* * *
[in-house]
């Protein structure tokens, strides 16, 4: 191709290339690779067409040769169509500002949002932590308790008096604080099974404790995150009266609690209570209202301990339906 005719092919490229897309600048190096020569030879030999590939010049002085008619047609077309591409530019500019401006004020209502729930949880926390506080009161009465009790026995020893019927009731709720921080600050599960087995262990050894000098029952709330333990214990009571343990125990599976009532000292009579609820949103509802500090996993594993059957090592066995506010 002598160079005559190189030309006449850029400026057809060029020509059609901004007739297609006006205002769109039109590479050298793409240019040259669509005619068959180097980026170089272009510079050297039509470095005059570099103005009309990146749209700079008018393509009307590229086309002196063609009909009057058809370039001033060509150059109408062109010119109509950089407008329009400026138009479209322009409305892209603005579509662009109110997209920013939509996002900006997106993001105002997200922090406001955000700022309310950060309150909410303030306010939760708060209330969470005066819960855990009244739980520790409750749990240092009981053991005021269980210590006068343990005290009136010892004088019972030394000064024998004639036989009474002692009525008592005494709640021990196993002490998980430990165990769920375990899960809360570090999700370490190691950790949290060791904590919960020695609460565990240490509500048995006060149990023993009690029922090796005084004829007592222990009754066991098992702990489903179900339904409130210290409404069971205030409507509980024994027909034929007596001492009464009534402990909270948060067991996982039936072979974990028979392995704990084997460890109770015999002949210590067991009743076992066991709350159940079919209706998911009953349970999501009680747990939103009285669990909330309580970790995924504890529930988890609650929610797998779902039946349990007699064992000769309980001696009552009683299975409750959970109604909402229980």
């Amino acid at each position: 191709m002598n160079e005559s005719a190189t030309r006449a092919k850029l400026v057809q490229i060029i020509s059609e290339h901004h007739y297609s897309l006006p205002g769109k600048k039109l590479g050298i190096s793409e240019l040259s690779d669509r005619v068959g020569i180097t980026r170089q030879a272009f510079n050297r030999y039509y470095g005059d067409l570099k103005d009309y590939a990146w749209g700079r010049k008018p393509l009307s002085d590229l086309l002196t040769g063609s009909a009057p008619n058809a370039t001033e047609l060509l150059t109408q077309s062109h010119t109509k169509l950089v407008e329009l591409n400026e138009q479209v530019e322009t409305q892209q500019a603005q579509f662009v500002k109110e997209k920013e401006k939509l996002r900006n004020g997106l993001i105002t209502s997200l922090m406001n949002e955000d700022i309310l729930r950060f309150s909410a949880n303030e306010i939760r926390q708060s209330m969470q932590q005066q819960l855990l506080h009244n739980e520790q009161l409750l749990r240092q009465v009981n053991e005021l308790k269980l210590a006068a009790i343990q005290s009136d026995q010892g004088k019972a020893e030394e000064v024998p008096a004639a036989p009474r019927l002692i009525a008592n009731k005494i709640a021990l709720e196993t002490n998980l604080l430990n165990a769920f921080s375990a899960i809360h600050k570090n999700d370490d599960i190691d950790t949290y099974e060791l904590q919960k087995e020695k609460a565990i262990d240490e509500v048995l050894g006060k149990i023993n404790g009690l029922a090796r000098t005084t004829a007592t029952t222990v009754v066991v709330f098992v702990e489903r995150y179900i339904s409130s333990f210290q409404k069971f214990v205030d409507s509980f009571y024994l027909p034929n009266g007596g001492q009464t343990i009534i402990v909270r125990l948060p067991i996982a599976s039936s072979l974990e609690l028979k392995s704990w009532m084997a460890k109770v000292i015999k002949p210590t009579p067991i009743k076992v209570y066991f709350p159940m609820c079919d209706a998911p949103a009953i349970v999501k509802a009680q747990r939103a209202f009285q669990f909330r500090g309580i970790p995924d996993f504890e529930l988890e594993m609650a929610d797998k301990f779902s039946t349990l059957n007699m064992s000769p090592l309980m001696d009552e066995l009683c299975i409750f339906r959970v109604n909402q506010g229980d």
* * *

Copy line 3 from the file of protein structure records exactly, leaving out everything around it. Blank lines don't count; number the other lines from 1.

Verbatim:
């Amino acid at each position: 191709m002598n160079e005559s005719a190189t030309r006449a092919k850029l400026v057809q490229i060029i020509s059609e290339h901004h007739y297609s897309l006006p205002g769109k600048k039109l590479g050298i190096s793409e240019l040259s690779d669509r005619v068959g020569i180097t980026r170089q030879a272009f510079n050297r030999y039509y470095g005059d067409l570099k103005d009309y590939a990146w749209g700079r010049k008018p393509l009307s002085d590229l086309l002196t040769g063609s009909a009057p008619n058809a370039t001033e047609l060509l150059t109408q077309s062109h010119t109509k169509l950089v407008e329009l591409n400026e138009q479209v530019e322009t409305q892209q500019a603005q579509f662009v500002k109110e997209k920013e401006k939509l996002r900006n004020g997106l993001i105002t209502s997200l922090m406001n949002e955000d700022i309310l729930r950060f309150s909410a949880n303030e306010i939760r926390q708060s209330m969470q932590q005066q819960l855990l506080h009244n739980e520790q009161l409750l749990r240092q009465v009981n053991e005021l308790k269980l210590a006068a009790i343990q005290s009136d026995q010892g004088k019972a020893e030394e000064v024998p008096a004639a036989p009474r019927l002692i009525a008592n009731k005494i709640a021990l709720e196993t002490n998980l604080l430990n165990a769920f921080s375990a899960i809360h600050k570090n999700d370490d599960i190691d950790t949290y099974e060791l904590q919960k087995e020695k609460a565990i262990d240490e509500v048995l050894g006060k149990i023993n404790g009690l029922a090796r000098t005084t004829a007592t029952t222990v009754v066991v709330f098992v702990e489903r995150y179900i339904s409130s333990f210290q409404k069971f214990v205030d409507s509980f009571y024994l027909p034929n009266g007596g001492q009464t343990i009534i402990v909270r125990l948060p067991i996982a599976s039936s072979l974990e609690l028979k392995s704990w009532m084997a460890k109770v000292i015999k002949p210590t009579p067991i009743k076992v209570y066991f709350p159940m609820c079919d209706a998911p949103a009953i349970v999501k509802a009680q747990r939103a209202f009285q669990f909330r500090g309580i970790p995924d996993f504890e529930l988890e594993m609650a929610d797998k301990f779902s039946t349990l059957n007699m064992s000769p090592l309980m001696d009552e066995l009683c299975i409750f339906r959970v109604n909402q506010g229980d």